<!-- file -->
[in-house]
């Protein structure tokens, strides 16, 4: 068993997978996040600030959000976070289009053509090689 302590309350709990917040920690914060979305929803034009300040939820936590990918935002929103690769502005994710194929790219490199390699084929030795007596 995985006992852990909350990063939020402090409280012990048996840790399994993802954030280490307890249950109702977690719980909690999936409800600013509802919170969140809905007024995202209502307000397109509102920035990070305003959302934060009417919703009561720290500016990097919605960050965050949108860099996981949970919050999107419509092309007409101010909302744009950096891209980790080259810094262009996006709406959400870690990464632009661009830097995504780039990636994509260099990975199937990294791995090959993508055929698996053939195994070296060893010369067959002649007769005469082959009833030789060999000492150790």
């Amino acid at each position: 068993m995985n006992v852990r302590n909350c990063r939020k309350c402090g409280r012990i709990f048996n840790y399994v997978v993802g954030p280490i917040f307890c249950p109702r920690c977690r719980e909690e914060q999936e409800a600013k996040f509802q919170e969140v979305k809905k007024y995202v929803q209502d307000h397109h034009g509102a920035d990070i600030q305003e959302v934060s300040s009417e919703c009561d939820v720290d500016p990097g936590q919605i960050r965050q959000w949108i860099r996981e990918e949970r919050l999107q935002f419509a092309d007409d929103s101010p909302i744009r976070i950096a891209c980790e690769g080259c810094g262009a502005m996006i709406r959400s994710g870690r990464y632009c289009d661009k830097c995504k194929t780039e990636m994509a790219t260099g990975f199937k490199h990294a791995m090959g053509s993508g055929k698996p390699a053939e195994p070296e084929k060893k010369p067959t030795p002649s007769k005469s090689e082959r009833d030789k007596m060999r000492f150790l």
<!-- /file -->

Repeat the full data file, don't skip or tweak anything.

[in-house]
């Protein structure tokens, strides 16, 4: 068993997978996040600030959000976070289009053509090689 302590309350709990917040920690914060979305929803034009300040939820936590990918935002929103690769502005994710194929790219490199390699084929030795007596 995985006992852990909350990063939020402090409280012990048996840790399994993802954030280490307890249950109702977690719980909690999936409800600013509802919170969140809905007024995202209502307000397109509102920035990070305003959302934060009417919703009561720290500016990097919605960050965050949108860099996981949970919050999107419509092309007409101010909302744009950096891209980790080259810094262009996006709406959400870690990464632009661009830097995504780039990636994509260099990975199937990294791995090959993508055929698996053939195994070296060893010369067959002649007769005469082959009833030789060999000492150790």
């Amino acid at each position: 068993m995985n006992v852990r302590n909350c990063r939020k309350c402090g409280r012990i709990f048996n840790y399994v997978v993802g954030p280490i917040f307890c249950p109702r920690c977690r719980e909690e914060q999936e409800a600013k996040f509802q919170e969140v979305k809905k007024y995202v929803q209502d307000h397109h034009g509102a920035d990070i600030q305003e959302v934060s300040s009417e919703c009561d939820v720290d500016p990097g936590q919605i960050r965050q959000w949108i860099r996981e990918e949970r919050l999107q935002f419509a092309d007409d929103s101010p909302i744009r976070i950096a891209c980790e690769g080259c810094g262009a502005m996006i709406r959400s994710g870690r990464y632009c289009d661009k830097c995504k194929t780039e990636m994509a790219t260099g990975f199937k490199h990294a791995m090959g053509s993508g055929k698996p390699a053939e195994p070296e084929k060893k010369p067959t030795p002649s007769k005469s090689e082959r009833d030789k007596m060999r000492f150790l």